Canada 2010 GDP forecast cut to 3.3% amid US concerns

10 September 2010 15:06  [Source: ICIS news]

TORONTO (ICIS)--Canada’s economy is forecast to grow by a lower-than-expected 3.3% this year because of concerns about the US and the global economy, the country’s largest bank said on Friday.

Royal Bank of Canada cut its forecast from an earlier projection of 3.6% GDP growth.

“While Canada's second-quarter growth put real GDP close to its pre-recession high, concerns in the US and nervousness about the health of the global economy are weighing on the outlook for the second half of the year," said Craig Wright, the bank’s senior vice-president and chief economist.

US GDP growth had sharply weakened in the second quarter and recent reports on that country’s housing and labour markets had disappointed, Royal Bank said. The US is Canada’s largest export market by far.

The bank forecast that Canada’s GDP would continue to grow and that the economy’s output gap would be completely eliminated by mid-2012. The term output gap refers to the difference between what an economy produces and its potential output.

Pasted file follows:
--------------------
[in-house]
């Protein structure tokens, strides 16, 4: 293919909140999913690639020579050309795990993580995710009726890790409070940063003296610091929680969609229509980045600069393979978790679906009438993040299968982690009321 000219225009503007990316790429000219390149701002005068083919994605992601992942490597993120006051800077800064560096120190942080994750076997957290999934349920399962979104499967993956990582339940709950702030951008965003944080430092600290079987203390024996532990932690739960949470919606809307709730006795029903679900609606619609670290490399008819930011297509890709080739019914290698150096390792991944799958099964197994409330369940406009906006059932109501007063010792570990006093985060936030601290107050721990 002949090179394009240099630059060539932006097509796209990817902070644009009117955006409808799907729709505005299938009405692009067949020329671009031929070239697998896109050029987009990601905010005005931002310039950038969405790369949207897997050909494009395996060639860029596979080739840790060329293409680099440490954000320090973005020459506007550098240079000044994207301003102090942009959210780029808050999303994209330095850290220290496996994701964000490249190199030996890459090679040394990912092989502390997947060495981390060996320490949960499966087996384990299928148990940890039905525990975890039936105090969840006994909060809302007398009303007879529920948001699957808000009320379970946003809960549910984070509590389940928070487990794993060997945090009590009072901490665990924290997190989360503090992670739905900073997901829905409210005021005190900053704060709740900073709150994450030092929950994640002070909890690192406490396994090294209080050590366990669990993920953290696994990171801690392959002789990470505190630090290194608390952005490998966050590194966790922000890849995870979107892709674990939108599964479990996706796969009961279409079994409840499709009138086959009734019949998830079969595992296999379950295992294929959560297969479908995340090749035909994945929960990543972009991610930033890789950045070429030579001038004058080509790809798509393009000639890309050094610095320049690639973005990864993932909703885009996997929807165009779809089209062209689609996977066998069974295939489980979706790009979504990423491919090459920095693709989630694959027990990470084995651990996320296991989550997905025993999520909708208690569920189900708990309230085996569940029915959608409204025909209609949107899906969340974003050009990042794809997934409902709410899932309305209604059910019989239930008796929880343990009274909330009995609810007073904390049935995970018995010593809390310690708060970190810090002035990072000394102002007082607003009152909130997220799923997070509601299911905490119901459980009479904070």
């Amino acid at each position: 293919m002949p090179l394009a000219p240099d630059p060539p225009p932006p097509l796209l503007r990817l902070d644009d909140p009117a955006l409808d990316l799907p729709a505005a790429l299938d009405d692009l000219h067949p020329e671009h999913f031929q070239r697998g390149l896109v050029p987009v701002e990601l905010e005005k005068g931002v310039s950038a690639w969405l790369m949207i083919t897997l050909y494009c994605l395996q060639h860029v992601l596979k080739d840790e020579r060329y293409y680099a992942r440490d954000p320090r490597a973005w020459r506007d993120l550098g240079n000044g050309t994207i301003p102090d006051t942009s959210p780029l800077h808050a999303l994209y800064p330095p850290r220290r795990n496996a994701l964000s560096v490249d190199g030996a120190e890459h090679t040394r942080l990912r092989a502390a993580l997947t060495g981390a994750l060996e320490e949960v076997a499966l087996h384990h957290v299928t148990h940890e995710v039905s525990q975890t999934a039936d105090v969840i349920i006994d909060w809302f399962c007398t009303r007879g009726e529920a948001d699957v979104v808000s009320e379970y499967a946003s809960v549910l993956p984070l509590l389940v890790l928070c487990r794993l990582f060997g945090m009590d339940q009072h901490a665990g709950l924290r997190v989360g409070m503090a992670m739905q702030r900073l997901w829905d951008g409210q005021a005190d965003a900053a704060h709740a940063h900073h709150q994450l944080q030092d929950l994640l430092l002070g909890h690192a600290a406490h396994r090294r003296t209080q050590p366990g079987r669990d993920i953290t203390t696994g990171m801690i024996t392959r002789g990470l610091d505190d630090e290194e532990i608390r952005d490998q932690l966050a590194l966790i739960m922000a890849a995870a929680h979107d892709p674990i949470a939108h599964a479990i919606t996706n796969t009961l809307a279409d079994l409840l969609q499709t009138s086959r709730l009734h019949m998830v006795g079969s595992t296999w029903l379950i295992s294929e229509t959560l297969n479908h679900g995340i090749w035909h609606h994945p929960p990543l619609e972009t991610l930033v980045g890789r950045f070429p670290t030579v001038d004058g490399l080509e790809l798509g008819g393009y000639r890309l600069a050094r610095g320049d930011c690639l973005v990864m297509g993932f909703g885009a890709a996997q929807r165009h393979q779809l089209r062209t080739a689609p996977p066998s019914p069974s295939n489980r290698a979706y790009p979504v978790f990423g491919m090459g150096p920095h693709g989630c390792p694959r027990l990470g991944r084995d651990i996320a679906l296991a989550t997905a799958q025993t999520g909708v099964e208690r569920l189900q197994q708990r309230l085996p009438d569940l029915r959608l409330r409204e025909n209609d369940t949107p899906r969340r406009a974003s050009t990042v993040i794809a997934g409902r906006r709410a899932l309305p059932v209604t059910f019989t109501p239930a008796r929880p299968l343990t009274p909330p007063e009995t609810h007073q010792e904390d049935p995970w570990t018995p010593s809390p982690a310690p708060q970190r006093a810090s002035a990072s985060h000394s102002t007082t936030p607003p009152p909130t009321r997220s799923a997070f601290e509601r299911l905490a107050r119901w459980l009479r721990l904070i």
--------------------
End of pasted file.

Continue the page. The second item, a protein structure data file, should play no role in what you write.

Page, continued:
The labour market had recovered 94% of the jobs lost during the recession and the unemployment rate is expected to decline to 7.3% by the end of 2011.

In a related report, Canada’s federal statistics agency said on Friday that the unemployment rate rose to 8.1% in August, from 8.0% in July.

Royal Bank also lowered its 2011 GDP forecast for Canada – to 3.2% from 3.5%.

Government infrastructure spending would be exhausted in the first quarter of 2011, putting pressure on the private sector to fill the void and sustain economic growth, the bank said.

Earlier this week, the country’s central Bank, the Bank of Canada, raised its benchmark lending rate to 1%, the third increase in a row since June when Canada became the first G7 country to raise rates after the recession.

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